Summum sentence examples

  • For according to the Pontifical, the episcopate is the " summum sacerdotium "; the bishop in consecration receives " the sacerdotal grace "; it is " his office to consecrate, ordain, offer, baptize, confirm."

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  • His views on the summum bonum are not clearly known even to his disciple and successor Clitomachus.

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  • There exists a central force from which are derived all the powers which make or give effect to laws; a power which he describes sometimes as "majestas summa potestas summum imperium."

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  • 3, 23.2), who holds that the nexus feudalis is consistent with summum imperium.

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  • It is true that pleasure is the summum bonum of Epicurus, but his conception of that pleasure is profoundly modified by the Socratic doctrine of prudence and the eudaemonism of Aristotle.

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  • SUMMUM BONUM (Lat.

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  • If, however, we abandon intuitional ethics, it is reasonable to argue that the term summum bonum ceases to have any real significance inasmuch as actions are not intrinsically good or bad, while the complete sceptic strives after no systematic ideal.

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  • Aristotle, who speaks highly of the sincerity of Eudoxus's convictions, while giving a qualified approval to his arguments, considers him wrong in not distinguishing the different kinds of pleasure and in making pleasure the summum bonum.

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  • The summum bonum is the maximum of pleasure with the minimum of pain.

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  • C. Loyseau, in his Traite des seigneuries (3rd ed., 1610, p. 14), explains that there are two kinds of public seigneuries, that is, sovereign seigneurs, possessing summum imperium, and suzerains, " Les suzeraines sont celles qui ont puissance superieure mais non supreme."

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  • Colm Scotus virum celeberrimum ac summum geometram Is.

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  • Thus the summum bonum for man is objectively God, subjectively the happiness to be derived from loving vision of his perfections; although there is a lower kind of happiness to be realized here 1 Abelard afterwards retracted this view, at least in its extreme form; and in fact does not seem to have been fully conscious of the difference between (I) unfulfilled intention to do an act objectively right, and (2) intention to do what is merely believed by the agent to be right.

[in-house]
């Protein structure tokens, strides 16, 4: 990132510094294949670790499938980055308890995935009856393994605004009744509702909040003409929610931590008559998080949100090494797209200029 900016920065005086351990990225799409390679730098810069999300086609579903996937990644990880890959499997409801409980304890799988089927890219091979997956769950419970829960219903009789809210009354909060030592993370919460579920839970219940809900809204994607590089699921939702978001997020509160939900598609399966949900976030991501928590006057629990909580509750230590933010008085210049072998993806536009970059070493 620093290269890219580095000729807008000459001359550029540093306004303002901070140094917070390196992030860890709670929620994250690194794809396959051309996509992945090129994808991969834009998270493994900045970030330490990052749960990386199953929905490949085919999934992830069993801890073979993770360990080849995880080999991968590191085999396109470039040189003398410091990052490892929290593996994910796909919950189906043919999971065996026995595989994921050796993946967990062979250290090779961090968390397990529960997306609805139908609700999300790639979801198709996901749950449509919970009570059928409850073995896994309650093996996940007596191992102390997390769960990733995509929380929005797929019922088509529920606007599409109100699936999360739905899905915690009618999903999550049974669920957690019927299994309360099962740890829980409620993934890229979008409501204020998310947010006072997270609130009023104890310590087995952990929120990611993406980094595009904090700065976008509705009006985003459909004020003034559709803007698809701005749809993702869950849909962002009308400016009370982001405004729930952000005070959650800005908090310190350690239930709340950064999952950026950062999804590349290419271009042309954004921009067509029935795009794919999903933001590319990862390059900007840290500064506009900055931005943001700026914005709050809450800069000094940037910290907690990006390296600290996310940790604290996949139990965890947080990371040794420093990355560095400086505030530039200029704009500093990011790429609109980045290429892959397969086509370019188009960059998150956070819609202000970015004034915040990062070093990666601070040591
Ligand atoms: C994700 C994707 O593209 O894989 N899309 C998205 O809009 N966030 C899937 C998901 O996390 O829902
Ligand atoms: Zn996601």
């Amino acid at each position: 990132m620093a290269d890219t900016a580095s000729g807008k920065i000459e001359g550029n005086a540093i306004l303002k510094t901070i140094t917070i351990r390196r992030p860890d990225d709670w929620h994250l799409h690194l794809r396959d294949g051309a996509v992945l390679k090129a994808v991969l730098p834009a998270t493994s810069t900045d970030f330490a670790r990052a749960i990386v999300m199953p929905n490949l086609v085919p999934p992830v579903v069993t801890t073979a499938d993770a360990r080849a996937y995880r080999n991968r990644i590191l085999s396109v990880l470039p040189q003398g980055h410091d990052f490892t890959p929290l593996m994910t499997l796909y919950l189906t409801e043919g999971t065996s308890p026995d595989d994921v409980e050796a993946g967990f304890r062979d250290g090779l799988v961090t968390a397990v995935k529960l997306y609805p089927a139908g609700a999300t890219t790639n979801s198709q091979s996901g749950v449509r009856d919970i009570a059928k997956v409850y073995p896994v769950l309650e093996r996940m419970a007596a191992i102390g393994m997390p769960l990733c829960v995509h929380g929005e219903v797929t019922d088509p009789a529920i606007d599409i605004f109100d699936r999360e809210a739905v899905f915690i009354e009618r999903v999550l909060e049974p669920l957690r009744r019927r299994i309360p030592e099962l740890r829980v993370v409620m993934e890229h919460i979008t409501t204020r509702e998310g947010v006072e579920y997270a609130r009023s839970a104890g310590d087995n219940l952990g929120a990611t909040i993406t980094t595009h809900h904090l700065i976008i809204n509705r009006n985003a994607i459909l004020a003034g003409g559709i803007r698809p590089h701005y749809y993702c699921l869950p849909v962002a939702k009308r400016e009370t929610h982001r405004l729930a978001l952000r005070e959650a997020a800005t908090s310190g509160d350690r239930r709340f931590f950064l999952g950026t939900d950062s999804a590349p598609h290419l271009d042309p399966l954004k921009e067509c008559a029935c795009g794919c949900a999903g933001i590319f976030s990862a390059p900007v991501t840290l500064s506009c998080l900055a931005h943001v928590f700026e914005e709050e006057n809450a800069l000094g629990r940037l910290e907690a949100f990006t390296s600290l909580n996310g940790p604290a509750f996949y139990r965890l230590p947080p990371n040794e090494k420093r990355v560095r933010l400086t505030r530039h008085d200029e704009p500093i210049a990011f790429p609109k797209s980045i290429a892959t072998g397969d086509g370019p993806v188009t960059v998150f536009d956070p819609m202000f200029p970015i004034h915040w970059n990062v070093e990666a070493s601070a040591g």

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  • Though duty, in his view, excludes regard for private happiness, the summum bonum is not duty alone, but happiness combined with moral worth; the demand for happiness as the reward of duty is so essentially reasonable that we must postulate a universal connexion between the two as the order of the universe; indeed, the practical necessity of this postulate is the only adequate rational ground that we have for believing in the existence of God.

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  • A certain common agreement has been reached concerning the impossibility of regarding pleasure as the sole motive criterion and end of moral action, though different opinions still prevail as to the place occupied by pleasure in the summum bonum, and the possibility of a hedonistic calculus.

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  • Similarly the conception of the self as a moral unity arises`naturally out of the impossibility of finding the summum bonum in a succession of transient states of consciousness such as hedonism for example postulates.

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  • In contrast to Kant and Fichte and modern moral philosophers Schleiermacher reintroduced and assigned pre-eminent importance to the doctrine of the summum bonum, or highest good.

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  • This method of classification, though formally accurate, has slight value in the exact sciences, partly because at every step one of the two groups is merely negatively characterized and therefore incapable of real subdivision; it is useful, however, in setting forth clearly the gradual descent from the most inclusive genus (summum genus) through species to the lowest class (infima species), which is divisible only into individual persons or things.

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  • He seems to have been much indulged, and to have led a very pleasant life of it; he pleased himself in moderate excursions, frequented the theatre, mingled, though not very often, in society; was sometimes a little extravagant, and sometimes a little dissipated, but never lost the benefits of his Lausanne exile; and easily settled into a sober, discreet, calculating Epicurean philosopher, who sought the summum bonum of man in temperate, regulated and elevated pleasure.

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  • Yet the idealistic postulate of a summum bonum is in result optimistic, and this view predominated among the Stoics and the Neoplatonists.

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